If you would like to read my Dorset nature notes about any of these featured species or sites please click on the post title

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I have been interested in nature for most of my life but since I retired I spend as much time as I can exploring the nature reserves and wildlife hotspots of my adopted home, Dorset in southern England. Whilst out I record what I see and take snaps where I can (I am no photographer!) and that forms the basis of my Nature of Dorset website. When I find something new I like to research it and write about it in my nature notes, it is how I learn and hopefully you might find my notes helpful as well!

This website is for the people of Dorset interested in wildlife and for people from elsewhere interested in the wildlife of Dorset!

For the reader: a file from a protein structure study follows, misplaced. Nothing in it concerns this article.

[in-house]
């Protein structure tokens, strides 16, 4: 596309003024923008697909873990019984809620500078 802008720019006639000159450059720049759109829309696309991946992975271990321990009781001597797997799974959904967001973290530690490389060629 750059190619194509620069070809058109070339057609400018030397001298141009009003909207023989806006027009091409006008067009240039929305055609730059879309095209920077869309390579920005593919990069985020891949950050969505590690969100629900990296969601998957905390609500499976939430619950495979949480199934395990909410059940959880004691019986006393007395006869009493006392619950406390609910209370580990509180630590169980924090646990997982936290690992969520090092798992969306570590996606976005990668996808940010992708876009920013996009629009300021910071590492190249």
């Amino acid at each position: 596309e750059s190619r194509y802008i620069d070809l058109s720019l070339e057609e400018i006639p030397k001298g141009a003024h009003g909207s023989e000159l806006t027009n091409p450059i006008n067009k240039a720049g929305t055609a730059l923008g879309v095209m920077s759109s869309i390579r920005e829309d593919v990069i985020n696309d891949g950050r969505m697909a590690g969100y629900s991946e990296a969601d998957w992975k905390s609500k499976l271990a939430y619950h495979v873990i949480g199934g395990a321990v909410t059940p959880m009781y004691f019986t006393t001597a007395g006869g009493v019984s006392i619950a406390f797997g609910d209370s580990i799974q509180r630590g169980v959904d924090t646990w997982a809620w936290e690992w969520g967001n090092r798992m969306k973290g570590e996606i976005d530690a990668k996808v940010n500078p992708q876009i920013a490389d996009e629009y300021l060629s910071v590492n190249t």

08 January, 2014

The early bird catches the ... oyster?

You can find an oystercatcher (Haematopus ostralegus) pretty well anywhere along the Dorset coastline, especially during the breeding season in May and June.
In winter, however, like many species of birds, they tend to flock together into areas where there is plenty of food and some shelter. Poole Harbour and the lagoon on Brownsea can be home to thousands of these birds during the harsher times of the year.

The numbers are certainly boosted by arrivals from further north and I have seen over 500 together on the shore of Green Island, opposite Arne beach, at high tide when feeding is difficult because the mud flats are covered. They huddle together, all with their backs to the wind and with their heads under their wings. I love the way they ignore the 'no access' signs and just stand their ground!

Waders can be tricky to identify, especially when starting out birding, so the oystercatcher is one you can get to know very quickly as it is quite distinctive in its black tie and tails attire and stout orange bill.
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